CBTS to Harden CORD Framework for Carriers


By: Michael Vizard

CBTS, the integration services arm of Cincinnati Bell, today pledged it will make available a hardened instance of the Central Office Redefined as a Data Center (CORD) framework defined by the Open Networking Foundation (ONF) as part of an effort to accelerate the modernization of carrier networks.

In addition, CBTS also revealed it has developed a 10GB optical networking switch that relies on field programmable gate arrays (FPGAs) rather than commercial silicon.

The Carrier Open Infrastructure (COI) reference architecture developed by CBTS is intended to be optimally deployed on open source hardware as defined by the OpenCompute Project (OCP), says Bob Lamb, program director for COI at CBTS.

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The CORD framework, like most of the frameworks defined by ONF, leverages Kubernetes clusters to deploy a unified set of compute, storage, and networking services that are managed via the open source OpenStack cloud management framework.

Servers running the CORD framework would then be connected to the optical switch developed by CBTS, which in turn would be networked with any number of white box switches deployed in a remote office or residence, says Lamb.

The COI framework, as defined by CBTS, then makes it possible to deliver networking services across copper, fiber, and wireless at gigabit speed based on a vOLTHA/SEBA SDN framework, adds Lamb.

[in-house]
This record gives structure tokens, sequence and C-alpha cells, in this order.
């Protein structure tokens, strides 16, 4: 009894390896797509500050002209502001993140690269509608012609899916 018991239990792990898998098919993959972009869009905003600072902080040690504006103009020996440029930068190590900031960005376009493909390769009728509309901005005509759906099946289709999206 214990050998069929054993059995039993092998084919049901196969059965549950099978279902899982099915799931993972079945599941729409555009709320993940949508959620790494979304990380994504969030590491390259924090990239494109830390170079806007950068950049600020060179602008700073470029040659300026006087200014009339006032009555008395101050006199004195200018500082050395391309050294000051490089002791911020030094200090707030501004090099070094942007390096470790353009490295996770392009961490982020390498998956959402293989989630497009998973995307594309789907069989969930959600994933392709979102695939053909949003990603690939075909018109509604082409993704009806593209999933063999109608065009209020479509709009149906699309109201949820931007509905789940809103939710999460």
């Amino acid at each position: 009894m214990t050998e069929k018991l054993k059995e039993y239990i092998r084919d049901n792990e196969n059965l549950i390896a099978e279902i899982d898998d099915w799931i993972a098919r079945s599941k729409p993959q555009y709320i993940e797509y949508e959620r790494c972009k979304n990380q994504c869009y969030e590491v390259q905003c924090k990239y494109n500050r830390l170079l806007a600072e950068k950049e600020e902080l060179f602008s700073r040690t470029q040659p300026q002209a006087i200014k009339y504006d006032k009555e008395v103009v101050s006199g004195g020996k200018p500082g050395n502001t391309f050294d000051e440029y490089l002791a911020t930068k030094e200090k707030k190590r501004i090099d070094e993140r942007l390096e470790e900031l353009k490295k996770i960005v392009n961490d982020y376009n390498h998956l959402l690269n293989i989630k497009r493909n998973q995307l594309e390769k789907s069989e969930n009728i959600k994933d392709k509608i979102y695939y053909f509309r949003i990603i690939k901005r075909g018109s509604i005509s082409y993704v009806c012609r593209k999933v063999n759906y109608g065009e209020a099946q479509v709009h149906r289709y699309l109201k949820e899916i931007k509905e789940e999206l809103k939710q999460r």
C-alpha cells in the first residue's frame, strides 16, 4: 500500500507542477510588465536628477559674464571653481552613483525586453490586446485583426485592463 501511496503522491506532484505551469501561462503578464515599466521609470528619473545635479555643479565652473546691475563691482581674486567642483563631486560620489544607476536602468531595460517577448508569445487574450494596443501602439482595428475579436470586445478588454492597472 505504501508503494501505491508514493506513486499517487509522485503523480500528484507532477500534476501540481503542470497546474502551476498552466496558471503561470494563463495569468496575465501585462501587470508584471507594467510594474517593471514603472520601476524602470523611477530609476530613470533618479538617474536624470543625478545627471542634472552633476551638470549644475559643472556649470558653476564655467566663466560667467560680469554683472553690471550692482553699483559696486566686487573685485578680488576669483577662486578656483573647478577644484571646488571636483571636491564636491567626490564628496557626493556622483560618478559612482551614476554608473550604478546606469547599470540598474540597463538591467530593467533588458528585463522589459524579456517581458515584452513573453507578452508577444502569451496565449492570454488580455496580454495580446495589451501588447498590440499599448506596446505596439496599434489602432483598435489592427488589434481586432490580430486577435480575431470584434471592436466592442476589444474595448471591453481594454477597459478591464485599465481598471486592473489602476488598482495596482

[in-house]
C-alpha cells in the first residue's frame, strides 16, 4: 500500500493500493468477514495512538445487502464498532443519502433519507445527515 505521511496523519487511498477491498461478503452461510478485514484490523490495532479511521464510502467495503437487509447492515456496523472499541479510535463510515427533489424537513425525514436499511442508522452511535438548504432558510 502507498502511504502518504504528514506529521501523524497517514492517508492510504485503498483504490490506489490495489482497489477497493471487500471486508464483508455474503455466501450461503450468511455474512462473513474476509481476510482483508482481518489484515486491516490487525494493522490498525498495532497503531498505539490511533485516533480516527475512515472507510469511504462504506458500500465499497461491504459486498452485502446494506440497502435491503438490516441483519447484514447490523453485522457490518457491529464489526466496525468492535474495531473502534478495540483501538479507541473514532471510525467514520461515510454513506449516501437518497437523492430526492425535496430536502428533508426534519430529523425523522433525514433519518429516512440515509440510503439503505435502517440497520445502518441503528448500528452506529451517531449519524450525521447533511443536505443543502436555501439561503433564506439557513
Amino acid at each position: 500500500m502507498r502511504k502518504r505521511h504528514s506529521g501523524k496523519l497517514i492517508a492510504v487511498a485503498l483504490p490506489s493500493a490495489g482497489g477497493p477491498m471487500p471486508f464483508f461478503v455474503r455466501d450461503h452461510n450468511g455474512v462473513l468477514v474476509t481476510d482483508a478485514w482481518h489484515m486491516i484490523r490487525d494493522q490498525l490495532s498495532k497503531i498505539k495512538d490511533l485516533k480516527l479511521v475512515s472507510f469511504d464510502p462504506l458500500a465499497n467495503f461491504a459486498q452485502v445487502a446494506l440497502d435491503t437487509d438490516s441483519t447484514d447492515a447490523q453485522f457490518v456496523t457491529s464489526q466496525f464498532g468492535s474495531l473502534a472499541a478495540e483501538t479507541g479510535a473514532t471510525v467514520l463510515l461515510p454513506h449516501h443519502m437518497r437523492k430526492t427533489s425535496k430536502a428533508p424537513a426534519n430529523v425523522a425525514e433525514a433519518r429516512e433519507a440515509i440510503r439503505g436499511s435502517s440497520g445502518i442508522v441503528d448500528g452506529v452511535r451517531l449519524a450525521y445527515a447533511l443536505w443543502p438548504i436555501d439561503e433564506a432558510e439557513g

While most carriers are keenly interested in modernizing their networks to deliver next generation services, Lamb notes most of them don’t have the integration expertise required to build, deploy, manage, and update virtual networking frameworks based on underlying technologies such as Kubernetes and OpenStack. Historically, most carriers have relied on IT vendors to provide them with integrated platforms, says Lamb. But as the next generation of networking starts to rely more on disaggregated infrastructure, Lamb says carriers will find it challenging to keep pace on their own with the rate of change now occurring across enabling platforms such as Kubernetes, adds Lamb. For example, many of the virtual network functions (VNFs) that carriers have struggled to implement are already being superseded by container network functions (CNFs).

CBTS, in addition to serving the carrier market, also serves the enterprise market, which is where Lamb says it has developed the expertise that carriers now need to deploy next-generation networks.

“Carriers are not integrators,” says Lamb. “The next generation of networking looks very much like an enterprise solution."

All told, CBTS currently has over 2,400 customers, says Lamb.

Of course, CBTS is not the only technology services provider with integration expertise. A race is clearly on among IT services providers to become the preferred partner for carriers. CBTS has an edge, says Lamb, because in addition to integrating software, the services provider has also built its own 24-port optical switch using FPGAs versus commercial processors that would not have allowed CBTS to build as dense a switch, says Lamb.

It’s unclear what degree of engineering expertise the average carrier will be able to bring to bear on next-generation networking. But as 4K and soon 8K video traffic becomes more common, it is clear carriers are running out of time. End consumers and companies alike are going to demand access to increased bandwidth and many of them are more than prepared to vote with their feet to gain it.